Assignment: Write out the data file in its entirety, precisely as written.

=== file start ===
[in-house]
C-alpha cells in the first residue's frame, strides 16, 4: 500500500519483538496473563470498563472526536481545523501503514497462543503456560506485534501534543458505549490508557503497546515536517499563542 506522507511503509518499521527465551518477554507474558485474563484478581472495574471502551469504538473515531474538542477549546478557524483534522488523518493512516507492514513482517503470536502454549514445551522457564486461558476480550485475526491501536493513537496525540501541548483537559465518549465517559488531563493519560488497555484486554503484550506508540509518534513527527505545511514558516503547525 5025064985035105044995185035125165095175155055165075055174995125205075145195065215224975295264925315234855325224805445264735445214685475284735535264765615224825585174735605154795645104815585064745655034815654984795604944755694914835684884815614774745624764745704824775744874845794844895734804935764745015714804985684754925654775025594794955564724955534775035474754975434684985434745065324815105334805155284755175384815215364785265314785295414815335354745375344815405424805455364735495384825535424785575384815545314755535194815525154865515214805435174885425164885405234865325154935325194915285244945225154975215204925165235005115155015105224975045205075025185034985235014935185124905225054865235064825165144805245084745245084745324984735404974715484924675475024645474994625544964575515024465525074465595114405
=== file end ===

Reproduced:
[in-house]
C-alpha cells in the first residue's frame, strides 16, 4: 500500500519483538496473563470498563472526536481545523501503514497462543503456560506485534501534543458505549490508557503497546515536517499563542 506522507511503509518499521527465551518477554507474558485474563484478581472495574471502551469504538473515531474538542477549546478557524483534522488523518493512516507492514513482517503470536502454549514445551522457564486461558476480550485475526491501536493513537496525540501541548483537559465518549465517559488531563493519560488497555484486554503484550506508540509518534513527527505545511514558516503547525 5025064985035105044995185035125165095175155055165075055174995125205075145195065215224975295264925315234855325224805445264735445214685475284735535264765615224825585174735605154795645104815585064745655034815654984795604944755694914835684884815614774745624764745704824775744874845794844895734804935764745015714804985684754925654775025594794955564724955534775035474754975434684985434745065324815105334805155284755175384815215364785265314785295414815335354745375344815405424805455364735495384825535424785575384815545314755535194815525154865515214805435174885425164885405234865325154935325194915285244945225154975215204925165235005115155015105224975045205075025185034985235014935185124905225054865235064825165144805245084745245084745324984735404974715484924675475024645474994625544964575515024465525074465595114405